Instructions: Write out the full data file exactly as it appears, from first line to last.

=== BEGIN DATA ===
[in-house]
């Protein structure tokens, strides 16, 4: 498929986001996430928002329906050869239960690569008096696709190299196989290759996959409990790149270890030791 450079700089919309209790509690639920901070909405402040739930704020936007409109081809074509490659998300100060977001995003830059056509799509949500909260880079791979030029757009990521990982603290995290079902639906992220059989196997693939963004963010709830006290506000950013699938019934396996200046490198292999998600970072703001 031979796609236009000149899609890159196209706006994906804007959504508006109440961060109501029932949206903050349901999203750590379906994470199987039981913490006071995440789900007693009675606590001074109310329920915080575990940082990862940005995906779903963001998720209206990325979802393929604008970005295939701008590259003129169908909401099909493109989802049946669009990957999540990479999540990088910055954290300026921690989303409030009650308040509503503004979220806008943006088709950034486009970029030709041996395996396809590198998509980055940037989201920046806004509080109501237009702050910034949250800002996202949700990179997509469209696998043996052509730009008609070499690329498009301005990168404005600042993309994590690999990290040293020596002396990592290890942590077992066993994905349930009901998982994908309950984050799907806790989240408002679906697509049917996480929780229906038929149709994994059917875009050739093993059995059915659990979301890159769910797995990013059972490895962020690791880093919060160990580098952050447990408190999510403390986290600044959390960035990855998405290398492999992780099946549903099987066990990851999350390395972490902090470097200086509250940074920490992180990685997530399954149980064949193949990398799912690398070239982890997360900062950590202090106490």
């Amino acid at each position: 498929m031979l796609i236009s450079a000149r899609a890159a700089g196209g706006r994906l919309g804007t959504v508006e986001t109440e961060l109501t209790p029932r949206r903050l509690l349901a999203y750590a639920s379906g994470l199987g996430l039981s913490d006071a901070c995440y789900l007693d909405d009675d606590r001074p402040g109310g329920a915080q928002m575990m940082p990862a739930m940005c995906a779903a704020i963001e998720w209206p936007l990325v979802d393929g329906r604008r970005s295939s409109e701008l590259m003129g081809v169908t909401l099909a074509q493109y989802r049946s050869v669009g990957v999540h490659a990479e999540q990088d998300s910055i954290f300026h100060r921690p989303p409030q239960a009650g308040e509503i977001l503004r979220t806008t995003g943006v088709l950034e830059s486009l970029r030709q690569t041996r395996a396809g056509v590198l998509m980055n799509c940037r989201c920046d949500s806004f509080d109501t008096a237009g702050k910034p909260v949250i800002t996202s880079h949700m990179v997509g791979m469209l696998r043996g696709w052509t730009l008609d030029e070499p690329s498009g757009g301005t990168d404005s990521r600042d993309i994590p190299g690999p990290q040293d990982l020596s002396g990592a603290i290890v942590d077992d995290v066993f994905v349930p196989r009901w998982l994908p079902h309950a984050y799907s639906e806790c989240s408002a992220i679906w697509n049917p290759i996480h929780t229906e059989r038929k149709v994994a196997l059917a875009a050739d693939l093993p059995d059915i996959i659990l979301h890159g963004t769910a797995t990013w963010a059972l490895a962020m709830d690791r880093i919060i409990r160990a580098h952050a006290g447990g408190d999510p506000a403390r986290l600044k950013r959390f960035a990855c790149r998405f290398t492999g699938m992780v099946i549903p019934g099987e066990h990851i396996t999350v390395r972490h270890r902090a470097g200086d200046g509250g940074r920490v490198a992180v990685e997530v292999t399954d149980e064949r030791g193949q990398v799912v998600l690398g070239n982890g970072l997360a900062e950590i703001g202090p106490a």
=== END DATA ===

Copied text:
[in-house]
């Protein structure tokens, strides 16, 4: 498929986001996430928002329906050869239960690569008096696709190299196989290759996959409990790149270890030791 450079700089919309209790509690639920901070909405402040739930704020936007409109081809074509490659998300100060977001995003830059056509799509949500909260880079791979030029757009990521990982603290995290079902639906992220059989196997693939963004963010709830006290506000950013699938019934396996200046490198292999998600970072703001 031979796609236009000149899609890159196209706006994906804007959504508006109440961060109501029932949206903050349901999203750590379906994470199987039981913490006071995440789900007693009675606590001074109310329920915080575990940082990862940005995906779903963001998720209206990325979802393929604008970005295939701008590259003129169908909401099909493109989802049946669009990957999540990479999540990088910055954290300026921690989303409030009650308040509503503004979220806008943006088709950034486009970029030709041996395996396809590198998509980055940037989201920046806004509080109501237009702050910034949250800002996202949700990179997509469209696998043996052509730009008609070499690329498009301005990168404005600042993309994590690999990290040293020596002396990592290890942590077992066993994905349930009901998982994908309950984050799907806790989240408002679906697509049917996480929780229906038929149709994994059917875009050739093993059995059915659990979301890159769910797995990013059972490895962020690791880093919060160990580098952050447990408190999510403390986290600044959390960035990855998405290398492999992780099946549903099987066990990851999350390395972490902090470097200086509250940074920490992180990685997530399954149980064949193949990398799912690398070239982890997360900062950590202090106490």
């Amino acid at each position: 498929m031979l796609i236009s450079a000149r899609a890159a700089g196209g706006r994906l919309g804007t959504v508006e986001t109440e961060l109501t209790p029932r949206r903050l509690l349901a999203y750590a639920s379906g994470l199987g996430l039981s913490d006071a901070c995440y789900l007693d909405d009675d606590r001074p402040g109310g329920a915080q928002m575990m940082p990862a739930m940005c995906a779903a704020i963001e998720w209206p936007l990325v979802d393929g329906r604008r970005s295939s409109e701008l590259m003129g081809v169908t909401l099909a074509q493109y989802r049946s050869v669009g990957v999540h490659a990479e999540q990088d998300s910055i954290f300026h100060r921690p989303p409030q239960a009650g308040e509503i977001l503004r979220t806008t995003g943006v088709l950034e830059s486009l970029r030709q690569t041996r395996a396809g056509v590198l998509m980055n799509c940037r989201c920046d949500s806004f509080d109501t008096a237009g702050k910034p909260v949250i800002t996202s880079h949700m990179v997509g791979m469209l696998r043996g696709w052509t730009l008609d030029e070499p690329s498009g757009g301005t990168d404005s990521r600042d993309i994590p190299g690999p990290q040293d990982l020596s002396g990592a603290i290890v942590d077992d995290v066993f994905v349930p196989r009901w998982l994908p079902h309950a984050y799907s639906e806790c989240s408002a992220i679906w697509n049917p290759i996480h929780t229906e059989r038929k149709v994994a196997l059917a875009a050739d693939l093993p059995d059915i996959i659990l979301h890159g963004t769910a797995t990013w963010a059972l490895a962020m709830d690791r880093i919060i409990r160990a580098h952050a006290g447990g408190d999510p506000a403390r986290l600044k950013r959390f960035a990855c790149r998405f290398t492999g699938m992780v099946i549903p019934g099987e066990h990851i396996t999350v390395r972490h270890r902090a470097g200086d200046g509250g940074r920490v490198a992180v990685e997530v292999t399954d149980e064949r030791g193949q990398v799912v998600l690398g070239n982890g970072l997360a900062e950590i703001g202090p106490a």